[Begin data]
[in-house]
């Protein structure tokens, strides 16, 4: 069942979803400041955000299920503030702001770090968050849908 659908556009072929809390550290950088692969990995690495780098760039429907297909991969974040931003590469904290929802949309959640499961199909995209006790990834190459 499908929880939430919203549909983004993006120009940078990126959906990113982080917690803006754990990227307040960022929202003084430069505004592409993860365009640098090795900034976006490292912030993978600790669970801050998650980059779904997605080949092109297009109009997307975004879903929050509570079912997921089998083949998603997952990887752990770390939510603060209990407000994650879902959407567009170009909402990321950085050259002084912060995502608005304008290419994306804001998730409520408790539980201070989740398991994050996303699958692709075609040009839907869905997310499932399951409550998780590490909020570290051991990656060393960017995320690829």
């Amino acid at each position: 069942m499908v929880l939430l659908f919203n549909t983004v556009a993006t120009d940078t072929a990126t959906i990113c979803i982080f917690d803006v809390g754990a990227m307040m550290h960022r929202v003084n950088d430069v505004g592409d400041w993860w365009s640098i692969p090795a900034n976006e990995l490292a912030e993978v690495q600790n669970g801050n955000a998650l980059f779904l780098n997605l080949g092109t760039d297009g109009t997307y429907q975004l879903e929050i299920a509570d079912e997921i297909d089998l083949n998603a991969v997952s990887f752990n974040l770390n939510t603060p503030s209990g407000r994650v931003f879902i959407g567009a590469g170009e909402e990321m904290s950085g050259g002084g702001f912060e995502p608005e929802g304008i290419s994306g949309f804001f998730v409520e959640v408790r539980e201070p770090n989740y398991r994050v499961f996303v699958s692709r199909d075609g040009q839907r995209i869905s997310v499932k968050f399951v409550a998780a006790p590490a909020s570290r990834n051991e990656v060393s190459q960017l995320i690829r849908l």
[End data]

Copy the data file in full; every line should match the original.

[in-house]
């Protein structure tokens, strides 16, 4: 069942979803400041955000299920503030702001770090968050849908 659908556009072929809390550290950088692969990995690495780098760039429907297909991969974040931003590469904290929802949309959640499961199909995209006790990834190459 499908929880939430919203549909983004993006120009940078990126959906990113982080917690803006754990990227307040960022929202003084430069505004592409993860365009640098090795900034976006490292912030993978600790669970801050998650980059779904997605080949092109297009109009997307975004879903929050509570079912997921089998083949998603997952990887752990770390939510603060209990407000994650879902959407567009170009909402990321950085050259002084912060995502608005304008290419994306804001998730409520408790539980201070989740398991994050996303699958692709075609040009839907869905997310499932399951409550998780590490909020570290051991990656060393960017995320690829």
């Amino acid at each position: 069942m499908v929880l939430l659908f919203n549909t983004v556009a993006t120009d940078t072929a990126t959906i990113c979803i982080f917690d803006v809390g754990a990227m307040m550290h960022r929202v003084n950088d430069v505004g592409d400041w993860w365009s640098i692969p090795a900034n976006e990995l490292a912030e993978v690495q600790n669970g801050n955000a998650l980059f779904l780098n997605l080949g092109t760039d297009g109009t997307y429907q975004l879903e929050i299920a509570d079912e997921i297909d089998l083949n998603a991969v997952s990887f752990n974040l770390n939510t603060p503030s209990g407000r994650v931003f879902i959407g567009a590469g170009e909402e990321m904290s950085g050259g002084g702001f912060e995502p608005e929802g304008i290419s994306g949309f804001f998730v409520e959640v408790r539980e201070p770090n989740y398991r994050v499961f996303v699958s692709r199909d075609g040009q839907r995209i869905s997310v499932k968050f399951v409550a998780a006790p590490a909020s570290r990834n051991e990656v060393s190459q960017l995320i690829r849908l």